The Council of Indigenous Business Associations (CIBA), has appealed to Parliament to pass the new Rent Bill, 2020, to replace the existing, moribund Rent Act of Ghana (Act 220), which was passed in 1963 before the current Parliament is dissolved.
The association said the passage of the bill would make it more responsive to the current needs and circumstances of micro, small and medium enterprises (MSMEs) in Ghana.
“The proposed bill would allow for more enforcement and to deal with the whole issue of rent advance payment and its associated problems. That is killing a lot of our members.
“Imagine a business starter having to mobilise funds to hire a property for years be it a shop or residential accommodation. That will mean more than half the amount will go into the rent,” CIBA stated in a media release issued in Accra.
CIBA also argued that the new Bill, if passed into law, would significantly reduce the burden of exorbitant rent advance on the working class, especially those in the urban areas such as Accra, Kumasi, Takoradi and Tamale among others.
The association has been advocating the passage of a new Rent Law since 2012, with support from the BUSAC Fund and its development partners, DANIDA and USAID, all aimed at ensuring that its members get the needed support to grow their businesses to be able to contribute to national development.
According to CIBA, the revised Rent Act, 220, states that ‘a landlord who demands payment in advance of: a. more than a month’s rent in a monthly or shortest tenancy, or b. more than one year’s rent in a tenancy which exceeds six months ..as a condition of a grant, renewal or continuation of tenancy commits an offence and is liable on summary conviction to a fine of not more than 10 penalty units. Yet, landlords demand contrary to the law.
Also, due to the influx of foreigners in the retail sector, they are ready to pay any amount for rent to the disadvantage of the local businesses, CIBA said.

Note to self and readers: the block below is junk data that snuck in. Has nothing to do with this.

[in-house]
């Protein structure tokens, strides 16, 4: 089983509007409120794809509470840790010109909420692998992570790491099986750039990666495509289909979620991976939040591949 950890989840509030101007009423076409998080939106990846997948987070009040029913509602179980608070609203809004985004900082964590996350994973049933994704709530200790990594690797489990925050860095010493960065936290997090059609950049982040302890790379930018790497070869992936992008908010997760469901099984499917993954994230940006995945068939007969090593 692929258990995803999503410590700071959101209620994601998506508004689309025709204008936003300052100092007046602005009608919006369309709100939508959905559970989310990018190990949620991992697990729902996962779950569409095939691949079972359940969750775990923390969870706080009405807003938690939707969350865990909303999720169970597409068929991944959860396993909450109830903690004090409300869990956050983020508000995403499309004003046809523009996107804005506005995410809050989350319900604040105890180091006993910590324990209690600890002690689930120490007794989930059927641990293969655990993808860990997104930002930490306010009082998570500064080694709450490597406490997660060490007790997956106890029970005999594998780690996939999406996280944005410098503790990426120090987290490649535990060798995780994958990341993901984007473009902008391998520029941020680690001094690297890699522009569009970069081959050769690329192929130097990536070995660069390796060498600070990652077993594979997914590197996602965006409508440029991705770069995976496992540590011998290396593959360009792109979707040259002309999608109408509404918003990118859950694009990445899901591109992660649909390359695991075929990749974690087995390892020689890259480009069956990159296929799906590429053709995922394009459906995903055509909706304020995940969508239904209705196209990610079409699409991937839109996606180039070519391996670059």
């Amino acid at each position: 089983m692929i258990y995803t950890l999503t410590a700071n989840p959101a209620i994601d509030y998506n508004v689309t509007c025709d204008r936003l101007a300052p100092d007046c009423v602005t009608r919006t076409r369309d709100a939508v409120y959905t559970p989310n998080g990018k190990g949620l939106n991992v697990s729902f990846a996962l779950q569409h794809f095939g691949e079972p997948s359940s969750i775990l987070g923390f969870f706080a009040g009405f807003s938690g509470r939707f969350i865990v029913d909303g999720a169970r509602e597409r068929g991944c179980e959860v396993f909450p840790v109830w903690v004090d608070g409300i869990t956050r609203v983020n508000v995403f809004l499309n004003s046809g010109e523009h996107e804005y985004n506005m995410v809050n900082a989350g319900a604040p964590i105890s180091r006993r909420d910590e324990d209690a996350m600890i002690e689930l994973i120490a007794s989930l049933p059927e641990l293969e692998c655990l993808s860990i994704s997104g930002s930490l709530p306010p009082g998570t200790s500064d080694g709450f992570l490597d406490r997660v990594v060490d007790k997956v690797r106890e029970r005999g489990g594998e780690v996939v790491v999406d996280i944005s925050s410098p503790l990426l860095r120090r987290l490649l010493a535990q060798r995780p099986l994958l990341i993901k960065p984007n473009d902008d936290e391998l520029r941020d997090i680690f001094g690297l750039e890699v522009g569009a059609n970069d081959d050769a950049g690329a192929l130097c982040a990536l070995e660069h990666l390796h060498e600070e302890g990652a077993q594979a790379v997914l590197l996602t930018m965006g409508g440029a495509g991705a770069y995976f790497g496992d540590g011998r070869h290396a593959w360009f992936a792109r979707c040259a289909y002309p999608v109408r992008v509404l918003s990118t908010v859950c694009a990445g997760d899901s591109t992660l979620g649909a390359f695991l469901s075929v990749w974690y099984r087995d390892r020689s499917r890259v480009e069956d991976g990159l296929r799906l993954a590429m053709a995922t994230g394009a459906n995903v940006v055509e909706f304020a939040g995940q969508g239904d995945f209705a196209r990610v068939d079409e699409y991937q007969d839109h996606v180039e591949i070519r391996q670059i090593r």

“We envisage a new rent regime that is very friendly to the circumstances of MSMEs across the country being strictly enforced by the relevant state institutions in eliminating all the illegalities currently being perpetrated in the housing sector against tenants and releasing significant pressure on the working capital of MSMEs in the country to thrive,” it emphasised.
The association expressed concerned that some critical issues remain unresolved between the government and the Association of Landlords (AoL).
These include the call by government for a minimum rent advance of not more than three months, as against the minimum of one year (12 months) proposed by the AoL, the lack of clarity on the duration of subsequent renewals of tenancy agreements and the proposed need for a separate set of rules and framework for tenancy for tenants of government buildings and those of private properties.
The rest is a proposal by the government to give the Rent Control Department, the sole mandate to prepare tenancy agreements that will be deemed as the only valid and legally enforceable undertakings between landlords and tenants under Ghanaian statutes and to also give the department, the legal authority to adjudicate and provide final rulings on all rent-related issues and to deny the privilege of contesting such judgements in any other court of law in the country.
“Until now, no further action has been taken to resolve the impasse and move the process forward. CIBA believes strongly that if it does not act now, this process might just die a natural death,” it stated.
The association noted that the Rent Control Department was working under an old law passed in 1963 although so much had changed, thus the urgent need to pass the new Bill.
“The department should be resourced to be able to bite. It must be well-positioned so they can adjudicate and take their own decisions and not always refer cases to court or else passing the law will be one of those fine ones and not bite,” it said.
CIBA is also advocating a strong institution to see to its implementation.